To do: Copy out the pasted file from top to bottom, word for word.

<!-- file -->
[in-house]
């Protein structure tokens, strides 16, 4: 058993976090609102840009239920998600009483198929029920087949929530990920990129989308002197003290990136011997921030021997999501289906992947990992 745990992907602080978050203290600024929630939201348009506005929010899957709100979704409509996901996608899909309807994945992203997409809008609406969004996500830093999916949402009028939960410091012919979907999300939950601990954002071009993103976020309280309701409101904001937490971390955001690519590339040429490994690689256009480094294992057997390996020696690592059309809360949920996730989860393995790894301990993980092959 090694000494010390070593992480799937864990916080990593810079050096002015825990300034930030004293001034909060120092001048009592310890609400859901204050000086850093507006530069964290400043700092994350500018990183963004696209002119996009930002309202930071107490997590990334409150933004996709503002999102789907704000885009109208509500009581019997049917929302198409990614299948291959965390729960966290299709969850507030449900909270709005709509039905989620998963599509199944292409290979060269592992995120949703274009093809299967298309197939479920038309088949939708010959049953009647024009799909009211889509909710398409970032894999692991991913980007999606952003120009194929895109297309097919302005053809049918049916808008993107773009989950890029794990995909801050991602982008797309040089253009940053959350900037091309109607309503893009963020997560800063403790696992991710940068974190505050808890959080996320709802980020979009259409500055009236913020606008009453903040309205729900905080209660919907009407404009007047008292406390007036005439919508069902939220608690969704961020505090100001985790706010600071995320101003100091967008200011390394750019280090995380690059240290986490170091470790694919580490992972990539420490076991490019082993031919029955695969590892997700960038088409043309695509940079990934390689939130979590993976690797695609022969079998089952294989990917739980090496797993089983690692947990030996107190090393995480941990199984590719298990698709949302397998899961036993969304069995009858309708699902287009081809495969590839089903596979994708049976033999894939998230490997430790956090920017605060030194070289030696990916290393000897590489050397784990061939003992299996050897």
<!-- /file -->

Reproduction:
[in-house]
């Protein structure tokens, strides 16, 4: 058993976090609102840009239920998600009483198929029920087949929530990920990129989308002197003290990136011997921030021997999501289906992947990992 745990992907602080978050203290600024929630939201348009506005929010899957709100979704409509996901996608899909309807994945992203997409809008609406969004996500830093999916949402009028939960410091012919979907999300939950601990954002071009993103976020309280309701409101904001937490971390955001690519590339040429490994690689256009480094294992057997390996020696690592059309809360949920996730989860393995790894301990993980092959 090694000494010390070593992480799937864990916080990593810079050096002015825990300034930030004293001034909060120092001048009592310890609400859901204050000086850093507006530069964290400043700092994350500018990183963004696209002119996009930002309202930071107490997590990334409150933004996709503002999102789907704000885009109208509500009581019997049917929302198409990614299948291959965390729960966290299709969850507030449900909270709005709509039905989620998963599509199944292409290979060269592992995120949703274009093809299967298309197939479920038309088949939708010959049953009647024009799909009211889509909710398409970032894999692991991913980007999606952003120009194929895109297309097919302005053809049918049916808008993107773009989950890029794990995909801050991602982008797309040089253009940053959350900037091309109607309503893009963020997560800063403790696992991710940068974190505050808890959080996320709802980020979009259409500055009236913020606008009453903040309205729900905080209660919907009407404009007047008292406390007036005439919508069902939220608690969704961020505090100001985790706010600071995320101003100091967008200011390394750019280090995380690059240290986490170091470790694919580490992972990539420490076991490019082993031919029955695969590892997700960038088409043309695509940079990934390689939130979590993976690797695609022969079998089952294989990917739980090496797993089983690692947990030996107190090393995480941990199984590719298990698709949302397998899961036993969304069995009858309708699902287009081809495969590839089903596979994708049976033999894939998230490997430790956090920017605060030194070289030696990916290393000897590489050397784990061939003992299996050897």